*(Coursera)*

A very beautiful classical theory on field extensions of a certain type (Galois extensions) initiated by Galois in the 19th century. Explains, in particular, why it is not possible to solve an equation of degree 5 or more in the same way as we solve quadratic or cubic equations. You will learn to compute Galois groups and (before that) study the properties of various field extensions. We first shall survey the basic notions and properties of field extensions: algebraic, transcendental, finite field extensions, degree of an extension, algebraic closure, decomposition field of a polynomial. Then we shall do a bit of commutative algebra (finite algebras over a field, base change via tensor product) and apply this to study the notion of separability in some detail. After that we shall discuss Galois extensions and Galois correspondence and give many examples (cyclotomic extensions, finite fields, Kummer extensions, Artin-Schreier extensions, etc.). We shall address the question of solvability of equations by radicals (Abel theorem). We shall also try to explain the relation to representations and to topological coverings. Finally, we shall briefly discuss extensions of rings (integral elemets, norms, traces, etc.) and explain how to use the reduction modulo primes to compute Galois groups.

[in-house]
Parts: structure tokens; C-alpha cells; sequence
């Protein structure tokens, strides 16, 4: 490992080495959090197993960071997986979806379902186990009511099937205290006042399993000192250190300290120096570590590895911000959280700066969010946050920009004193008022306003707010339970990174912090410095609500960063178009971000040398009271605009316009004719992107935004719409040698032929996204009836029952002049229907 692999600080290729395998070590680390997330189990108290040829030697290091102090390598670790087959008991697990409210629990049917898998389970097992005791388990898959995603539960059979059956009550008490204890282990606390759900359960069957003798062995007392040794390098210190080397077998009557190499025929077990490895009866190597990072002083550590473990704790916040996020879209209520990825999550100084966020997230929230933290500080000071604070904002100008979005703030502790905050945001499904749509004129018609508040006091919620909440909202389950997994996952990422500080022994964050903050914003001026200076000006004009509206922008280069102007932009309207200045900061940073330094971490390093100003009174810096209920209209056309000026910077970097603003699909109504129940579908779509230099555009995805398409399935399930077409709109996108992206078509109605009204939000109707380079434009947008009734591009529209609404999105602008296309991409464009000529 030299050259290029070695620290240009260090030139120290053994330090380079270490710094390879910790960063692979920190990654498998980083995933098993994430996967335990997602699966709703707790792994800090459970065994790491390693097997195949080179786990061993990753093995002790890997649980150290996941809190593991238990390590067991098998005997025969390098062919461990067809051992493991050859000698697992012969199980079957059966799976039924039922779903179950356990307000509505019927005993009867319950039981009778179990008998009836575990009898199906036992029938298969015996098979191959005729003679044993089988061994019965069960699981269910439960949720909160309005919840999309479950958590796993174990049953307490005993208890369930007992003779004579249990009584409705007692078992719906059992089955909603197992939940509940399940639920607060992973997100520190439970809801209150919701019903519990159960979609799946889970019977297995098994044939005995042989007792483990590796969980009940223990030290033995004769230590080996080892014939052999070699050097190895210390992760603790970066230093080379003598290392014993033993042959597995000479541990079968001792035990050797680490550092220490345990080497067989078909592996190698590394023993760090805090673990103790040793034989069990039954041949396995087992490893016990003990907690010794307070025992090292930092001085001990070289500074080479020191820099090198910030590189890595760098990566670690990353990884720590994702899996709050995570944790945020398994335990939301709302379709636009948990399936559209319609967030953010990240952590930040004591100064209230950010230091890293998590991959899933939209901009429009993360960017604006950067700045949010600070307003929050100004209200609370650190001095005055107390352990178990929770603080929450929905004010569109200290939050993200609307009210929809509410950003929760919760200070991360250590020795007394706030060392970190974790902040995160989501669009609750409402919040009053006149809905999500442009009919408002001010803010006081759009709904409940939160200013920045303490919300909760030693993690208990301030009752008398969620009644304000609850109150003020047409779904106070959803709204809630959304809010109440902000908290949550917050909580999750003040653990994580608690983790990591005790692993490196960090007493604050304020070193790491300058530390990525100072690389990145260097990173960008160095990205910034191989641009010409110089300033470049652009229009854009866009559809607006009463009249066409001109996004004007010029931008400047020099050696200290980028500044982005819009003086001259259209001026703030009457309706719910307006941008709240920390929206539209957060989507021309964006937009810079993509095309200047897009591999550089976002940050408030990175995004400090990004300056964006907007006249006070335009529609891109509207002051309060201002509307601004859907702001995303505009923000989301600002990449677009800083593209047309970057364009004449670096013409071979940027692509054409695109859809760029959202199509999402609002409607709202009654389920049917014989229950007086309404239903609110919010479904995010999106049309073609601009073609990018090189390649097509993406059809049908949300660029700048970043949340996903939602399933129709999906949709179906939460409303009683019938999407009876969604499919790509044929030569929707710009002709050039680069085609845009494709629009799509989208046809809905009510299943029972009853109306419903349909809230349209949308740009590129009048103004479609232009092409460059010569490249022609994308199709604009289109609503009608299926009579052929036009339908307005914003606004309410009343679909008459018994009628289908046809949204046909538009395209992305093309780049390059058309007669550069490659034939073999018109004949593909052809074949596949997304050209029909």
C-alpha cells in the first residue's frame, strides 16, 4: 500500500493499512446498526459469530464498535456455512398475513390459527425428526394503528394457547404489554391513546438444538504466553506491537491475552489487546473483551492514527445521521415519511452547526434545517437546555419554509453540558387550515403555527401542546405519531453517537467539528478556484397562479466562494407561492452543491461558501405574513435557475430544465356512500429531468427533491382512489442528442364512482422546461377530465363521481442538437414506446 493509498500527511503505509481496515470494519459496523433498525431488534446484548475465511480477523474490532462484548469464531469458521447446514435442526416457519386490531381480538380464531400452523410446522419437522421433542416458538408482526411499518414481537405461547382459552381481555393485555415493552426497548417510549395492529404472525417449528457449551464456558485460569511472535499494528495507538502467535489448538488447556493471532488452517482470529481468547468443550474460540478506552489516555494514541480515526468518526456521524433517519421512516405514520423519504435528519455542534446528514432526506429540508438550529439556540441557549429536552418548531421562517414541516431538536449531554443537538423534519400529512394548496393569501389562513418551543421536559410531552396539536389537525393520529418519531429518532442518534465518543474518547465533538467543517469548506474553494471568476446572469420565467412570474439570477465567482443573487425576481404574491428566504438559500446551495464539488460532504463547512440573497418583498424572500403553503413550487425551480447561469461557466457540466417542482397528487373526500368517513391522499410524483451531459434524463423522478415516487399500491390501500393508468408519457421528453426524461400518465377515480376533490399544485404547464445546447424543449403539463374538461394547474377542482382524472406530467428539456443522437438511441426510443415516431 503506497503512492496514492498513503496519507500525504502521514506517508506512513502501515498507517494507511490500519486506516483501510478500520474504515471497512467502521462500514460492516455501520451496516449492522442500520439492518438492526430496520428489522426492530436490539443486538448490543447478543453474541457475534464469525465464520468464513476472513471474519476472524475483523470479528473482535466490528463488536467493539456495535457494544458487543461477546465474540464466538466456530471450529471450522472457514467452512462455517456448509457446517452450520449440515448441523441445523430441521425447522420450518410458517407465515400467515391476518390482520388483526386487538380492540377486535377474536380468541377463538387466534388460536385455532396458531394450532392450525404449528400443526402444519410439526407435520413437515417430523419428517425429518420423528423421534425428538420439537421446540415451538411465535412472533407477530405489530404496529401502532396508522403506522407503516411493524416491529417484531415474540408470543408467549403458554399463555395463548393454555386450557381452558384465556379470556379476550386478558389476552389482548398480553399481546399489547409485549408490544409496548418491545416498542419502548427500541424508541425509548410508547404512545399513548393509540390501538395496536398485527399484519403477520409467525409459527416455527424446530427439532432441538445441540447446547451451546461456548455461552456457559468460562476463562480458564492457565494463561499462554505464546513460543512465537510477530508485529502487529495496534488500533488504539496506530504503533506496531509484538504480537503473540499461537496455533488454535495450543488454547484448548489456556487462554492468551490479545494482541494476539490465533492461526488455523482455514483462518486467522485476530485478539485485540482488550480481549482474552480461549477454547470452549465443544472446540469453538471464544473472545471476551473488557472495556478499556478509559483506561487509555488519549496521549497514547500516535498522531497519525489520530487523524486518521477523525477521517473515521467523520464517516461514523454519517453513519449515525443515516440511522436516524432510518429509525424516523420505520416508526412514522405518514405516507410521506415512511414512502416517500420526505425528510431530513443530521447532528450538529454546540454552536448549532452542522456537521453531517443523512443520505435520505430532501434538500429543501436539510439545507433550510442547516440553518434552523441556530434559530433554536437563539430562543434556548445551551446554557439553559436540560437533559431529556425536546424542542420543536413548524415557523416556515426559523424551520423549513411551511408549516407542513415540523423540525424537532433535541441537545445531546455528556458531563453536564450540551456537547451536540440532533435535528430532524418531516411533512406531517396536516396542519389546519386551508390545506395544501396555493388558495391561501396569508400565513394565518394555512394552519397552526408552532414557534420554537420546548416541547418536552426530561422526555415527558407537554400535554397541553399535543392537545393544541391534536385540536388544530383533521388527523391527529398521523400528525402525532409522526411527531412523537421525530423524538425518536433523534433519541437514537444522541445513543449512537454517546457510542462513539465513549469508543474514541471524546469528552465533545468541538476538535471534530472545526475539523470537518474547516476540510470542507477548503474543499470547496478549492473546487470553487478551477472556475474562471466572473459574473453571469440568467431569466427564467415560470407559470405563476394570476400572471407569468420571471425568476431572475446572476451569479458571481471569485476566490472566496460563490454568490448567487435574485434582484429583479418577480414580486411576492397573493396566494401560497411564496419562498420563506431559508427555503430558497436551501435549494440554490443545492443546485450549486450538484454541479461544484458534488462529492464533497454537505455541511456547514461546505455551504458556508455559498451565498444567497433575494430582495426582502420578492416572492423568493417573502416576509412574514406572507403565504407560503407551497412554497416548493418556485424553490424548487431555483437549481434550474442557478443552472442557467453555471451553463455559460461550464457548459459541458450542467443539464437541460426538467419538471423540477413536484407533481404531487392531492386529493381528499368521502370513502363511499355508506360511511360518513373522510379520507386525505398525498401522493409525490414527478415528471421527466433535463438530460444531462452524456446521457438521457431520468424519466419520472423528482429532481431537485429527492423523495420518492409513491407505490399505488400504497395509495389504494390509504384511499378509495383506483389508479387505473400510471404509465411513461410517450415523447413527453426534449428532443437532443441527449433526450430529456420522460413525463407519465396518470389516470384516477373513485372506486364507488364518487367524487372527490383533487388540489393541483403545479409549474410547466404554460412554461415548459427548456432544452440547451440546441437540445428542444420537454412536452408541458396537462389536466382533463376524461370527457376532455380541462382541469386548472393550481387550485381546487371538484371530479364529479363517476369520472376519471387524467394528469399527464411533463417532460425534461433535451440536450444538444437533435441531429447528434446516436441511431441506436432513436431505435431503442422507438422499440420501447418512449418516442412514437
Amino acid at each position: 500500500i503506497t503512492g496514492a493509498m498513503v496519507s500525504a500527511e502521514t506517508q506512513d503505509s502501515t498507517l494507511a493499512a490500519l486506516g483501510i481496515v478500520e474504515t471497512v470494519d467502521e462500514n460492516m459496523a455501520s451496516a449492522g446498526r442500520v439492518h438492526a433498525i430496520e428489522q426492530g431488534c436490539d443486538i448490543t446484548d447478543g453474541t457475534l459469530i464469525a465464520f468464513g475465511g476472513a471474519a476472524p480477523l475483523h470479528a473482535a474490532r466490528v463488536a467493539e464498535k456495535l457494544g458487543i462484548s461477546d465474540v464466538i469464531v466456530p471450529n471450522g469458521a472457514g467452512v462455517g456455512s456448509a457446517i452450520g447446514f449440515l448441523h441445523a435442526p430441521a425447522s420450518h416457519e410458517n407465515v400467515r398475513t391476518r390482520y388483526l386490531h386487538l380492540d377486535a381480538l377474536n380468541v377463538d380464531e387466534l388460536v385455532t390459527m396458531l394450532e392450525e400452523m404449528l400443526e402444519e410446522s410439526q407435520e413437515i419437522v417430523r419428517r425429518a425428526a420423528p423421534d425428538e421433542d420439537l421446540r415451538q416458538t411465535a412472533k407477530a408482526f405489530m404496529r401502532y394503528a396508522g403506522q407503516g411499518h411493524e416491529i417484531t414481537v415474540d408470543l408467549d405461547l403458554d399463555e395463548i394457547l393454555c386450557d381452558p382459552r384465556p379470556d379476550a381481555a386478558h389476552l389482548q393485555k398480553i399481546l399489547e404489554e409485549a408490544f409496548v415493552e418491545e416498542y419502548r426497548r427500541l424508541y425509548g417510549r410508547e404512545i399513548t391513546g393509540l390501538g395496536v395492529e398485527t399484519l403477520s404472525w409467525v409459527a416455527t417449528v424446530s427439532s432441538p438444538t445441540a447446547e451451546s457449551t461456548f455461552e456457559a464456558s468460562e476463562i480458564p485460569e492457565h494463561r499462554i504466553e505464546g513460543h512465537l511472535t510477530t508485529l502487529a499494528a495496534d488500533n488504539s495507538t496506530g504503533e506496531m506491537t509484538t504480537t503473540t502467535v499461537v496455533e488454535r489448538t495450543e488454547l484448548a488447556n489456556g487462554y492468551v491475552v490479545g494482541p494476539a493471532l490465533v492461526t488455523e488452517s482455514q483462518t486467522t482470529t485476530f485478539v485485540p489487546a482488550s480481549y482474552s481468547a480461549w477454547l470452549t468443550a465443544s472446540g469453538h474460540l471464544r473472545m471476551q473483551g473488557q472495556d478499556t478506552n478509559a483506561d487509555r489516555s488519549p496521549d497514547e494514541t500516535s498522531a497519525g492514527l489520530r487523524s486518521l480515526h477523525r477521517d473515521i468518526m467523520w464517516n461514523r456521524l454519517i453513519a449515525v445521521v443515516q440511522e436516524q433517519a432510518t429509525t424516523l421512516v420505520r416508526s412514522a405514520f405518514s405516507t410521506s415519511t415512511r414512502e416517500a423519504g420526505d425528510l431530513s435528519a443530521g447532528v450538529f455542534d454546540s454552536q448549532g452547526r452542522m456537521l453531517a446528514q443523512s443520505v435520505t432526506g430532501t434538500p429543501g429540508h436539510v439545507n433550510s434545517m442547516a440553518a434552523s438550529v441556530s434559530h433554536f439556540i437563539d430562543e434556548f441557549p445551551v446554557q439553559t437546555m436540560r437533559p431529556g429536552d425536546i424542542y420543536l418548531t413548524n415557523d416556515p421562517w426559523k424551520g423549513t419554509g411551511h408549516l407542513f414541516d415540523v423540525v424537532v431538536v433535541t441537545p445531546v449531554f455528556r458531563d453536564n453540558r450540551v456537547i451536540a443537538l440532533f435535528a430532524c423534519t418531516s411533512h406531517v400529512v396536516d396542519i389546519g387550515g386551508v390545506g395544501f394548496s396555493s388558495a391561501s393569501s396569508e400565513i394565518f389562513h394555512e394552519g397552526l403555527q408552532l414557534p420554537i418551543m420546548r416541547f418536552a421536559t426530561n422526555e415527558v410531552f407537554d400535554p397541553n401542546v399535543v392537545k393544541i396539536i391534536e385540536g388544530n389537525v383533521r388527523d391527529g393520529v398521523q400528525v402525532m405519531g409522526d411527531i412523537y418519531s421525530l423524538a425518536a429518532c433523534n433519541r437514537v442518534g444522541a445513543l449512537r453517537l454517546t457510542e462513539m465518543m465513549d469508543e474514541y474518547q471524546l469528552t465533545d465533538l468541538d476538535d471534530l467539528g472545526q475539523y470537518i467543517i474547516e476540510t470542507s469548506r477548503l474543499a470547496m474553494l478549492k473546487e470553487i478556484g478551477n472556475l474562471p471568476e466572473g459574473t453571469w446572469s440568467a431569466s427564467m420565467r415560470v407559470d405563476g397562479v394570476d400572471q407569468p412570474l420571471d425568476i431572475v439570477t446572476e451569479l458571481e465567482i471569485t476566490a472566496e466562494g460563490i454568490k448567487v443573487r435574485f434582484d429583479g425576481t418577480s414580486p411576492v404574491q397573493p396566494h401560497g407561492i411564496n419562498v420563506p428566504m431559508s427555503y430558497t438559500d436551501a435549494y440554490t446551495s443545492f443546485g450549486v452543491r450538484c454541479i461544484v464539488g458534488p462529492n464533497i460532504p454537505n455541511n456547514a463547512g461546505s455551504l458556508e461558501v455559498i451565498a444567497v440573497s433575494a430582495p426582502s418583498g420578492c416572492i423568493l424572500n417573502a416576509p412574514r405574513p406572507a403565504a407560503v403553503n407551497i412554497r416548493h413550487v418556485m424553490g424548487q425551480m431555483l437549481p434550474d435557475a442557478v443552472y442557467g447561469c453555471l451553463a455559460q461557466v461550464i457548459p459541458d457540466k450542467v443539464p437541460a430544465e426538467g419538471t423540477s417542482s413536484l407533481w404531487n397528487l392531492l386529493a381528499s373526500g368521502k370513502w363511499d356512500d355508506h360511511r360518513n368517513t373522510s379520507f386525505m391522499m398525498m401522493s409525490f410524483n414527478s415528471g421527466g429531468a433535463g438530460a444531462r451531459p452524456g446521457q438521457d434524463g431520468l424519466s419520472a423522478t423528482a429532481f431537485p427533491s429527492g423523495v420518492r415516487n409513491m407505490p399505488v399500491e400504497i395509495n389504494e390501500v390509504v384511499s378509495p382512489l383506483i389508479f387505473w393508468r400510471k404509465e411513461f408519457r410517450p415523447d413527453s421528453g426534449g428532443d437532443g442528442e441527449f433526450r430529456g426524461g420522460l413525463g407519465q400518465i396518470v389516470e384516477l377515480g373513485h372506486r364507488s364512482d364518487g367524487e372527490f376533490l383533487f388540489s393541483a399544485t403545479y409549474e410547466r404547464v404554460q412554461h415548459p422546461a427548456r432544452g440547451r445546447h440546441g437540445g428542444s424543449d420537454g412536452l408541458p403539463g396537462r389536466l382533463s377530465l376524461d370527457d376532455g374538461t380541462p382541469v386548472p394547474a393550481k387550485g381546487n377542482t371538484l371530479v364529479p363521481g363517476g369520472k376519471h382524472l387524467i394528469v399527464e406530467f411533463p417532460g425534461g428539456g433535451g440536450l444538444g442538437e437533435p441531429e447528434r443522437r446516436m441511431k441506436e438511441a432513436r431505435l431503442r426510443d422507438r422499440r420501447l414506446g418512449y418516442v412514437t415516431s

I’ve been watching MOOCs for several years and this is one of the few I’ve come across that covers some more advanced mathematical topics. I’m curious to see how it turns out and what type of interest/results it returns.

It’s being offered by National Research University – Higher School of Economics (HSE) in Russia.

@ChrisAldrich also the mathematical underpinnings of a lot of encoding/decoding used in digital communications

@wa7iut Naturally!

Reminder: Introduction to Galois Theory started yesterday | Coursera http://boffosocko.com/2016/09/11/introduction-to-galois-theory-coursera

Reminder: Introduction to Galois Theory started yesterday | Coursera http://boffosocko.com/2016/09/11/introduction-to-galois-theory-coursera

I’d tried that course a while back, I needed more abstract algebra knowledge sadly.

You don’t really need all of Abstract Algebra, just a reasonable grounding in Group theory.

You could start with Benedict Gross’ class on Abstract Algebra instead: extension.harvard.edu/open-learning-…

when I said abstract algebra I meant group theory. I’ll have a break soon so I might just do that.